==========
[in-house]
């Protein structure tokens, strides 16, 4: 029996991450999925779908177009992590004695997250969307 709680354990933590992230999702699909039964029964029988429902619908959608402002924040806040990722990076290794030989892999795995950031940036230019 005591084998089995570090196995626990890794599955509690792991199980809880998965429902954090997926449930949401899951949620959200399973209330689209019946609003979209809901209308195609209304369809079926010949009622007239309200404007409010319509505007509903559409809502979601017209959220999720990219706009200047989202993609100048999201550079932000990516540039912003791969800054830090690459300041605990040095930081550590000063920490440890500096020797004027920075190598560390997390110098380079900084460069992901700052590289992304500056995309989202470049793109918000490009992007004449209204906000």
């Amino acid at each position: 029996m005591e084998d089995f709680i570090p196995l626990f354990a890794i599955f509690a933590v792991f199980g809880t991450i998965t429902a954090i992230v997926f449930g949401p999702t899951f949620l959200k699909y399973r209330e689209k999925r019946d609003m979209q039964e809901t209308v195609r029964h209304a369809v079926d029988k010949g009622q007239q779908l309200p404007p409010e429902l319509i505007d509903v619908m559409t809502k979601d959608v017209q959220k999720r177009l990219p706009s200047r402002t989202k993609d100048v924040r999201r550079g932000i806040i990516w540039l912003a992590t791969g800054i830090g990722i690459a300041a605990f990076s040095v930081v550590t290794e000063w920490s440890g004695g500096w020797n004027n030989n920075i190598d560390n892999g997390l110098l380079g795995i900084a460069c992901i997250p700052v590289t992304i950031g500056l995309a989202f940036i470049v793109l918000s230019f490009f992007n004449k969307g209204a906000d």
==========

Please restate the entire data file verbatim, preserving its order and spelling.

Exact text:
[in-house]
């Protein structure tokens, strides 16, 4: 029996991450999925779908177009992590004695997250969307 709680354990933590992230999702699909039964029964029988429902619908959608402002924040806040990722990076290794030989892999795995950031940036230019 005591084998089995570090196995626990890794599955509690792991199980809880998965429902954090997926449930949401899951949620959200399973209330689209019946609003979209809901209308195609209304369809079926010949009622007239309200404007409010319509505007509903559409809502979601017209959220999720990219706009200047989202993609100048999201550079932000990516540039912003791969800054830090690459300041605990040095930081550590000063920490440890500096020797004027920075190598560390997390110098380079900084460069992901700052590289992304500056995309989202470049793109918000490009992007004449209204906000």
């Amino acid at each position: 029996m005591e084998d089995f709680i570090p196995l626990f354990a890794i599955f509690a933590v792991f199980g809880t991450i998965t429902a954090i992230v997926f449930g949401p999702t899951f949620l959200k699909y399973r209330e689209k999925r019946d609003m979209q039964e809901t209308v195609r029964h209304a369809v079926d029988k010949g009622q007239q779908l309200p404007p409010e429902l319509i505007d509903v619908m559409t809502k979601d959608v017209q959220k999720r177009l990219p706009s200047r402002t989202k993609d100048v924040r999201r550079g932000i806040i990516w540039l912003a992590t791969g800054i830090g990722i690459a300041a605990f990076s040095v930081v550590t290794e000063w920490s440890g004695g500096w020797n004027n030989n920075i190598d560390n892999g997390l110098l380079g795995i900084a460069c992901i997250p700052v590289t992304i950031g500056l995309a989202f940036i470049v793109l918000s230019f490009f992007n004449k969307g209204a906000d």